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Teaching Children Positive Values

Teaching Children Positive Values

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Positive values are an important part of forming character. Not only do they encourage your child to act in a way you’re proud of, they also help kids react appropriately when faced with big decisions.

Key positive values children need to develop and socialise well include: caring, honesty, integrity, equality and responsibility. Teaching children these skills can seem like a hefty task, but it is definitely worthwhile and can be easier than you might think.

Lead by example

The first people children learn from are their parents. When kids see you displaying certain behaviours or attitudes then they will copy them, believing them to be correct. So, if you want your children to grow up with positive values the most important way you can encourage them is to show them yourself.

Role models

Of course, parents aren’t the only people who can influence children’s attitudes. Whether they’re people your kids know in real life or celebrities they admire, good role models can go a long way in instilling great values. If your child is obsessed with a celebrity or sportsperson you don’t think promotes these values, then gently try to steer them towards someone more admirable.

Groups and extra-curricular activities

Everything from team sports to drama can help your child learn positive values. Helping other kids, striving to do the best they can and viewing their peers as equals are all-important elements of group activities. Depending on your child’s personality, you might want to consider joining a Scouts/Guides group, dancing team or choir.


Teaching Children Positive ValuesOne of the best ways to encourage your kids to be honest and have integrity is to respect their opinions. Obviously there will be times when you just can’t agree or let them go ahead and do something, especially if it’s dangerous, but respecting your kids’ values and opinions validates them and lets them know they are free to be whoever they want to be. It also encourages children to offer others the same level of respect.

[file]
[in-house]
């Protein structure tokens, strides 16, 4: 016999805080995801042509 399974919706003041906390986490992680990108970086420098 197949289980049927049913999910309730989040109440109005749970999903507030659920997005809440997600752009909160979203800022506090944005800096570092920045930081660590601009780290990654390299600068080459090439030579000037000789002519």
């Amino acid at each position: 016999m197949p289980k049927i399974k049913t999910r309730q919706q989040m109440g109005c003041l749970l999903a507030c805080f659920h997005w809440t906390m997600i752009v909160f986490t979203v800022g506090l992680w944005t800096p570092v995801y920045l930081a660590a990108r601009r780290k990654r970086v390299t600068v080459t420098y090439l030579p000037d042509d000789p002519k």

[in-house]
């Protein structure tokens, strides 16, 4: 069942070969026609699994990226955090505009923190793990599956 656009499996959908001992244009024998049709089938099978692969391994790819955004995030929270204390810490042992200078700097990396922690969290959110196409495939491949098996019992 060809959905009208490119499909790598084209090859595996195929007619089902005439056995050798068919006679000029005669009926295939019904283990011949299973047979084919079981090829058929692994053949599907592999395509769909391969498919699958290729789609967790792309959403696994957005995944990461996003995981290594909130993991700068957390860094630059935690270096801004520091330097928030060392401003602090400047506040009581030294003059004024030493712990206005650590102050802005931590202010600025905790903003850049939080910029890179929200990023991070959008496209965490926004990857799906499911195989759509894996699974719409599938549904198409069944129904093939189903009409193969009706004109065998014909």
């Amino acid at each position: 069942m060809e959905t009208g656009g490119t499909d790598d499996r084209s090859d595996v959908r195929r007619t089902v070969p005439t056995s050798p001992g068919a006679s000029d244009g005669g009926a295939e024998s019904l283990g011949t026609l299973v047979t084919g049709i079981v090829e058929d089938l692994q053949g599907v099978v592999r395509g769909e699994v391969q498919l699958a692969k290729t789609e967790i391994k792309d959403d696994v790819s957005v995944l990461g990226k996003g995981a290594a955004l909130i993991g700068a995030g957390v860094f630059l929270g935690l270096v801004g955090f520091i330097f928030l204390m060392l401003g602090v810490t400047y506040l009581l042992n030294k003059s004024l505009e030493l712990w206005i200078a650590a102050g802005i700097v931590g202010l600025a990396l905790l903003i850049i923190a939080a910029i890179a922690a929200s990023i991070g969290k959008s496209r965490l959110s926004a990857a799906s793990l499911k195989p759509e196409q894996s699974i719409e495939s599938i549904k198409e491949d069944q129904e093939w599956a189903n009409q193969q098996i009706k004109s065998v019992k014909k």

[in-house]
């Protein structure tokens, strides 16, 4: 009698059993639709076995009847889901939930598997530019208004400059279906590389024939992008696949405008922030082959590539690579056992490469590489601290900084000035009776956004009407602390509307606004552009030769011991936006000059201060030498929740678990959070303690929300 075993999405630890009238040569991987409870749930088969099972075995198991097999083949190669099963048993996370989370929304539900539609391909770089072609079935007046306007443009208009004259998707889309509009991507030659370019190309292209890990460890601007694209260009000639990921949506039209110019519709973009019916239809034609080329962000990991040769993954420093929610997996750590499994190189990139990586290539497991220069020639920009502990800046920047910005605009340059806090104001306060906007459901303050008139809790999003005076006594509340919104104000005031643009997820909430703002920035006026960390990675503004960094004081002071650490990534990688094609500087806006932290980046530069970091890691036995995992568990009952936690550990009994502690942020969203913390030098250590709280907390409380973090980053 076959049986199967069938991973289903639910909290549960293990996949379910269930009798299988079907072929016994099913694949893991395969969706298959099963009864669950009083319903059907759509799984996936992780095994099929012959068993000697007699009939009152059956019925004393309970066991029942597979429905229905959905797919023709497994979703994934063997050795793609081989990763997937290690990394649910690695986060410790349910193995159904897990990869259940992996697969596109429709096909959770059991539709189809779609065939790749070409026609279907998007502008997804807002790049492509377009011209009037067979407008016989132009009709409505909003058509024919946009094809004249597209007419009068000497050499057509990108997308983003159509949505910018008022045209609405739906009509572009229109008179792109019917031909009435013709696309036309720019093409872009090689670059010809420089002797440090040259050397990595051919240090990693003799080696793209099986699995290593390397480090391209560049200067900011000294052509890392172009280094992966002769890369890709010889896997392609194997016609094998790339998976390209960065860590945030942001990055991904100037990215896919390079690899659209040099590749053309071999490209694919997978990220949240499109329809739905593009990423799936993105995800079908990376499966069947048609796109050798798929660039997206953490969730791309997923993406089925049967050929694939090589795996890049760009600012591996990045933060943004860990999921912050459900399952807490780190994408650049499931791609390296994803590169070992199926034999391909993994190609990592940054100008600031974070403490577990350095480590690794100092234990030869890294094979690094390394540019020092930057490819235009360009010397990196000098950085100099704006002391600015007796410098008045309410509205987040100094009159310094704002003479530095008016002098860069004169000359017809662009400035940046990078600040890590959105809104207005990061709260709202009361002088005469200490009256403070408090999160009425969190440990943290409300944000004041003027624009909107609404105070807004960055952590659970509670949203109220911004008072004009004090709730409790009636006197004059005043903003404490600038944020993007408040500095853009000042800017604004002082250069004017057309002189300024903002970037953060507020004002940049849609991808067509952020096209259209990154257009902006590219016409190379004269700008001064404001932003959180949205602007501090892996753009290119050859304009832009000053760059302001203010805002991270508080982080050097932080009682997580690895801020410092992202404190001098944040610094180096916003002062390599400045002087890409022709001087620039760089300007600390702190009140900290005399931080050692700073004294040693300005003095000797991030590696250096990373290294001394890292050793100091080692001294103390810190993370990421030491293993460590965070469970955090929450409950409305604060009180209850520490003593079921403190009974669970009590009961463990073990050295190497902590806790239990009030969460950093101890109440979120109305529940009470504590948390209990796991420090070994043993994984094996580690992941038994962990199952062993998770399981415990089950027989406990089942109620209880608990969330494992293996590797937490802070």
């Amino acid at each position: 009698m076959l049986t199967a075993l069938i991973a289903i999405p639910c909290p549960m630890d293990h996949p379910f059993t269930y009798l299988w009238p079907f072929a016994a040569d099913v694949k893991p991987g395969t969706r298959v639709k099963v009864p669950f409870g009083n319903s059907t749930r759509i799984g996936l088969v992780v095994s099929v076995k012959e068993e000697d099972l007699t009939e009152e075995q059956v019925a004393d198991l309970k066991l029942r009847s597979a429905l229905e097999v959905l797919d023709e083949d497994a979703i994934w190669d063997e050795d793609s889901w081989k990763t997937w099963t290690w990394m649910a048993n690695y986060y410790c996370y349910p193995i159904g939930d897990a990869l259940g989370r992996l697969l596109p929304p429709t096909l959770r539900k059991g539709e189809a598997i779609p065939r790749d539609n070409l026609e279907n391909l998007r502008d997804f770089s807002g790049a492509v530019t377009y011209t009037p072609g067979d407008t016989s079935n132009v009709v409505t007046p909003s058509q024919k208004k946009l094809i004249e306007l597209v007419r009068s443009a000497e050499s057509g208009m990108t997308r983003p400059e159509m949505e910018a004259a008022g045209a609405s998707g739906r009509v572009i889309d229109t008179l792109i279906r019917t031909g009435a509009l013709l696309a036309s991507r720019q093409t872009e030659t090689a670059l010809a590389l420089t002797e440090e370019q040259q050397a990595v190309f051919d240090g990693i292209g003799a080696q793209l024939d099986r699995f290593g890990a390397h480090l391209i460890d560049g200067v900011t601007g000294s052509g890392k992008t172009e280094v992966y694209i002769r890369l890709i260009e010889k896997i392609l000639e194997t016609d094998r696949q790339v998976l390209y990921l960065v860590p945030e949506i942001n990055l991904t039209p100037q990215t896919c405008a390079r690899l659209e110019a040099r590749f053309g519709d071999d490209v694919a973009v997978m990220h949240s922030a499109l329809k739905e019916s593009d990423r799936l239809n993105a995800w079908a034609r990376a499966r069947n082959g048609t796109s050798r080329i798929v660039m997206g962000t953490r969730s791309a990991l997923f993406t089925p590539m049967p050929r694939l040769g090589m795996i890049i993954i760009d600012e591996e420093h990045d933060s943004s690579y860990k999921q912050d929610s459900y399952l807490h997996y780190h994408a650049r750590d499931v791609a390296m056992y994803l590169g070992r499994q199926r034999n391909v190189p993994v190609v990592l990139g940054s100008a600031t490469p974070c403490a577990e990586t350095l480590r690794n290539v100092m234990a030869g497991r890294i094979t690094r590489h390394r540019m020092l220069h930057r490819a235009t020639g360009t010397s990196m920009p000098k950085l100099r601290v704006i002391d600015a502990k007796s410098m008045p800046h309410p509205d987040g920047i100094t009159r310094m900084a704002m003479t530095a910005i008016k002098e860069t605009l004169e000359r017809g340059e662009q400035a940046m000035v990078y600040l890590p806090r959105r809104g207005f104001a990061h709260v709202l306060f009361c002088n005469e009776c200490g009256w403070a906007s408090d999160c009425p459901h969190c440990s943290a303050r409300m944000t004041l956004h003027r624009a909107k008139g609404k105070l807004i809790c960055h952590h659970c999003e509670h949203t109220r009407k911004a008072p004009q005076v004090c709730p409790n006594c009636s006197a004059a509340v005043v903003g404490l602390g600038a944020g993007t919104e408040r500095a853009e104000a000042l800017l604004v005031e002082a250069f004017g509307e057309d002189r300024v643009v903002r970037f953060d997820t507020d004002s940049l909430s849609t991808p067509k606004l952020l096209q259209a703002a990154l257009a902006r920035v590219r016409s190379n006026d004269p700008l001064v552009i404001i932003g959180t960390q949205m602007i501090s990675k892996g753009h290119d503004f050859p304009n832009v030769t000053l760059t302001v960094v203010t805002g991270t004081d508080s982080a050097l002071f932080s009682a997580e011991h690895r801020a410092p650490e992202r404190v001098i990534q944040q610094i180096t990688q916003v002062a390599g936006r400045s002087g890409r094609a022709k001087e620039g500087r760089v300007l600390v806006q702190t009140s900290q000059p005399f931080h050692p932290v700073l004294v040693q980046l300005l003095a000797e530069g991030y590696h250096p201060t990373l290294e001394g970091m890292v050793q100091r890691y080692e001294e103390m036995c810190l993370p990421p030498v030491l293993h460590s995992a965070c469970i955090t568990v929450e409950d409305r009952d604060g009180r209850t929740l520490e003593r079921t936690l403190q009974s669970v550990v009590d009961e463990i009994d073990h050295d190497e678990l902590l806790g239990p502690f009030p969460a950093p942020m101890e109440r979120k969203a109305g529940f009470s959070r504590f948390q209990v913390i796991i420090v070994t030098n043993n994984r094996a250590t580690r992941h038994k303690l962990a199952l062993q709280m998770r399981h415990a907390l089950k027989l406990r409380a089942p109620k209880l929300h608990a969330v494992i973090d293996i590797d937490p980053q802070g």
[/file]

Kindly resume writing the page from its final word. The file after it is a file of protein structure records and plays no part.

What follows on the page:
Discuss values

If you take the time to explain what you believe and why, then your children are more likely to consider it. Simply telling a child how you want them to act doesn’t have the same impact, as explaining why acting a certain way is a good thing. The well-worn phrase, “Would you like it if someone did that to you? No? Well don’t do it to someone else.” can also be useful in persuading children to think about their actions in relation to the feelings of others.

Benefits of positive values

Researchers in Minneapolis discovered a link between positive values and positive behaviour in children. The 2004 study suggested that kids who believe they have positive values have better problem-solving and critical-thinking skills, increased conflict-resolution skills, decreased likelihood of having premature sexual intercourse, fewer friends who make bad choices, great competence and higher grades in school. Children who have been brought up with positive values will find that in adult life it comes naturally to them, as it has been ingrained into their personality.



About Maria Brett

About Maria Brett

Maria is a freelance writer with over 10 years' experience producing content for a variety of publications and websites. When not working or looking after her two gorgeous sons, she can usually be found playing flugelhorn in a brass band, helping out at her local hospital radio station, shouting at the television while watching Formula 1, at the cinema or plonked on the couch with a cold glass of wine.

Website: Maria Brett

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